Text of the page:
Your browser is no longer supported. For the best experience of this website, please upgrade to a newer version or another browser.

Your browser appears to have cookies disabled. For the best experience of this website, please enable cookies in your browser

We'll assume we have your consent to use cookies, for example so you won't need to log in each time you visit our site.
Learn more

BSSA lobbies government on indie decline

The British Shops and Stores Association is calling upon the government to implement urgent action to save the UK's small retailers on the back of a Tory strategy document around small shops on the high street which is due to be unveiled today.

BSSA chief executive John Dean said he welcomed the Tories recommendations but was worried that it would be too late to implement them unless the current Labour government acted quickly.

Dean said: "We are losing independent retailers every day and cannot afford to wait until the Conservatives can implement their strategy."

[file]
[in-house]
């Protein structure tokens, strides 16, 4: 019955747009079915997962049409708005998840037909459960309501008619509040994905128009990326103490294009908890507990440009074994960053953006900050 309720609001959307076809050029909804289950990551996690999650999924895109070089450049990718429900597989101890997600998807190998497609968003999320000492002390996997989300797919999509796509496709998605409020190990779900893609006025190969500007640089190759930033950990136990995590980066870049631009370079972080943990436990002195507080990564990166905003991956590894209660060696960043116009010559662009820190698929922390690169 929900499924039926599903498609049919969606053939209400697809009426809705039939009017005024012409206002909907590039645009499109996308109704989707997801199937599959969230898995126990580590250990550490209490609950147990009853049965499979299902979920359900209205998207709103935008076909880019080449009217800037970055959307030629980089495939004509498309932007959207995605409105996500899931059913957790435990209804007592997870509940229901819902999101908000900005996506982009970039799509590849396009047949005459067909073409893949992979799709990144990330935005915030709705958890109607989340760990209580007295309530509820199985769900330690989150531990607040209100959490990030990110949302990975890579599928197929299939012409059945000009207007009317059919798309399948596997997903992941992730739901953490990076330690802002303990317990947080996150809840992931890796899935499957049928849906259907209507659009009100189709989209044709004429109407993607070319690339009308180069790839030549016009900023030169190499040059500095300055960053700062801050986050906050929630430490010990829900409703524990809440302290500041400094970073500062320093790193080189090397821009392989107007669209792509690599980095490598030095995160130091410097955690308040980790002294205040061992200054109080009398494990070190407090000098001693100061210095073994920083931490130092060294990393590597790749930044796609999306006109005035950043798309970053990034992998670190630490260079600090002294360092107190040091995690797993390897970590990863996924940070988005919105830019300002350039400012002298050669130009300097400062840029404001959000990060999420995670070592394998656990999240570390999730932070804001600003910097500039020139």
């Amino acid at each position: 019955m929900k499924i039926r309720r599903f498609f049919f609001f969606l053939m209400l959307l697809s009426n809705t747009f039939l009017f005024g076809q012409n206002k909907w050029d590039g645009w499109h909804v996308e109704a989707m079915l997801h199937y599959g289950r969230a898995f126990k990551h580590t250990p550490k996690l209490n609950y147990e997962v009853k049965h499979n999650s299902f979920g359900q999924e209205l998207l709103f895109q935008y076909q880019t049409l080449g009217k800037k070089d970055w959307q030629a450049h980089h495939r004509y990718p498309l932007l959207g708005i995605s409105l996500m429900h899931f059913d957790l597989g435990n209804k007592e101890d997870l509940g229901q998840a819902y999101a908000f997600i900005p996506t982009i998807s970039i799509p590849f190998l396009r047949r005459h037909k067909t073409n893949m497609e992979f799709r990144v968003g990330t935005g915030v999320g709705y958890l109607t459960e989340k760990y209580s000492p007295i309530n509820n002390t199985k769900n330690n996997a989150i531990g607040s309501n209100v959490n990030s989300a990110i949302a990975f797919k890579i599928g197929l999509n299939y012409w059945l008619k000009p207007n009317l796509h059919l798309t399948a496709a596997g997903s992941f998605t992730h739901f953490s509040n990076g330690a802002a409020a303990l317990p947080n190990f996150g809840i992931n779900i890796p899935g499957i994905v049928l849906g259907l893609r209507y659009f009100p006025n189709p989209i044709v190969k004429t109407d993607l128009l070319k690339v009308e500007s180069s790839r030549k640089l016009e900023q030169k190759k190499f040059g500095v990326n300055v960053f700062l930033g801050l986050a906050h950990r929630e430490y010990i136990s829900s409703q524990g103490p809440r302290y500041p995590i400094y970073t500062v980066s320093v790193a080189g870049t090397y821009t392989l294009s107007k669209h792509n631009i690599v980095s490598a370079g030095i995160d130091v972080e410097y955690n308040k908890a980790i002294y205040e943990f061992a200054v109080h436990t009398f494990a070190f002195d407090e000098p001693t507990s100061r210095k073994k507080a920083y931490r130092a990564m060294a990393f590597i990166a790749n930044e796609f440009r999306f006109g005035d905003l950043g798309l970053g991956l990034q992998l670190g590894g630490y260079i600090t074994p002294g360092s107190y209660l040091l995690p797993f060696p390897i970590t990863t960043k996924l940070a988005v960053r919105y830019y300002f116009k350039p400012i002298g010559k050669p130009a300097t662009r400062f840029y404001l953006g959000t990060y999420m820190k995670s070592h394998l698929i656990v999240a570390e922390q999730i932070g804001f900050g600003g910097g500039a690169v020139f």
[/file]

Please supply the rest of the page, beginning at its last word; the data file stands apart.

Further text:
Dean, who was one of the 12 Commission members to carry out the research added: "Small is not beautiful for today's retailer – whether it is endeavouring to set up a new business or merely maintain a viable one. Start up costs are draconian and effects of legislation and crime can be disproportionate, making survival of even the best run business a challenge."

Dean outlined some immediate changes the present government could take to alleviate the stresses facing independent retailers.

He said: "National government can influence the two key overheads of any retailing business – wage rates and property costs. There is a definite need to review the formula for setting the National Minimum Wage and for the threshold of Small Business Rate Relief to be raised for the single shop occupant located in the high rental zone of the high street."

The Conservative party will unveil its strategy later today but Dean said of the report: "There are many excellent initiatives, in the areas of town improvements and crime reduction, but they lack a cohesive local direction – it is hoped the proposed community hub enterprise area will address this shortfall but the risk is that a lot of people all pulling in different directions could reduce the overall benefits."

For more on the report see next week's issue of Drapers magazine. Click here to subscribe.

Have your say

You must sign in to make a comment

Please remember that the submission of any material is governed by our Terms and Conditions and by submitting material you confirm your agreement to these Terms and Conditions. Links may be included in your comments but HTML is not permitted.